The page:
Why Gorsuch should condemn Trump

Some people have said that because we normally don’t expect nominees to the Supreme Court to take “partisan” positions or to take a position on a pending case, Gorsuch should keep silent on Trump’s “so-called judge” remark. But I did not say that Gorsuch should condemn the immigration executive order, which (indeed) I have said I believe is legal. Gorsuch is within his rights to refuse to comment on it, and, in fact, should refuse to comment on it.

What makes this case special is Trump’s “so-called judge” remark, which is clearly an attack on the independence of the judiciary. The immediate effect of it is bad enough: it may embolden Trump loyalists in the executive branch of the government to disregard judicial orders. The long-term effect will be to set up a pitched battle between the executive and the judiciary, which will damage the reputation of both. Already, the court of appeals will need to worry that if it rules against Judge Robart (as perhaps it should, on the legal merits), it will validate Trump’s attack on the judiciary in the public mind, while if it does not, the court of appeals will be seen as a partisan enemy of the president.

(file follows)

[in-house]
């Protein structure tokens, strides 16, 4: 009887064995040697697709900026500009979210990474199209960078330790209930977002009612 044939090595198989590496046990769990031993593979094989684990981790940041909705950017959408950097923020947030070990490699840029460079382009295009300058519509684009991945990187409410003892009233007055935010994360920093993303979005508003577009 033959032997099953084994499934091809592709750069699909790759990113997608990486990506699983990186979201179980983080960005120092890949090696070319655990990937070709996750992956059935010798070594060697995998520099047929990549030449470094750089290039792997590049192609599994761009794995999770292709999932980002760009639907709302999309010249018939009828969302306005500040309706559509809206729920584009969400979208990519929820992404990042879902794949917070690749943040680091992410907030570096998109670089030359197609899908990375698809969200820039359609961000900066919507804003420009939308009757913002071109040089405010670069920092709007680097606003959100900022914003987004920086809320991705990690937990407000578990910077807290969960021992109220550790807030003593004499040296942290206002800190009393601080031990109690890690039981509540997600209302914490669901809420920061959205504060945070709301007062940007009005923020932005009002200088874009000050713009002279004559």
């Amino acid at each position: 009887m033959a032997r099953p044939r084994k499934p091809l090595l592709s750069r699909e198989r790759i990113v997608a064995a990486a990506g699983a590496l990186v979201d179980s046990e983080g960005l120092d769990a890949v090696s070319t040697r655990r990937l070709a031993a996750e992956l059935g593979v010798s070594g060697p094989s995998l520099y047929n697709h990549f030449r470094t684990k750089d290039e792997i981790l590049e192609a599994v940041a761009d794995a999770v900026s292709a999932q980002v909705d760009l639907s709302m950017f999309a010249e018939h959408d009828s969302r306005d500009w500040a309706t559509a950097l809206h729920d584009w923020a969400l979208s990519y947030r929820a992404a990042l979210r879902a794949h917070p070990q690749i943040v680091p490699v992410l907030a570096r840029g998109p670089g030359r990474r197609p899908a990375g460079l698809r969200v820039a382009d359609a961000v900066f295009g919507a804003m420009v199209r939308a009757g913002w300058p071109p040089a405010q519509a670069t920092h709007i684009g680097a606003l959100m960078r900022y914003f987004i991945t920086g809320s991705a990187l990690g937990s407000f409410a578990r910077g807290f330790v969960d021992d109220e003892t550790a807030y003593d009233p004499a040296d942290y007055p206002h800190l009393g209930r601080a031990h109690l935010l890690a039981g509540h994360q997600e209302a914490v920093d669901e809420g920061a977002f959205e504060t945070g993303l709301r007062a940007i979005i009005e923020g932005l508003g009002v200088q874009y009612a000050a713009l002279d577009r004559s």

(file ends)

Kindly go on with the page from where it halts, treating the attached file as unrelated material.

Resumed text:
Gorsuch occupies a special position because he is the only judge who Trump has endorsed in an official action. By nominating Gorsuch to the supreme court, Trump has committed himself to the position that Gorsuch is a man of integrity and judgment. If Gorsuch condemns the “so-called judge” remark, and Trump retaliates by withdrawing the nomination, then Trump is condemning his own judgment. If Gorsuch bucks Trump—in the process, taking a very significant risk that he will lose the prize that Trump is holding out for him—the seriousness of Trump’s reckless behavior will be clear to all.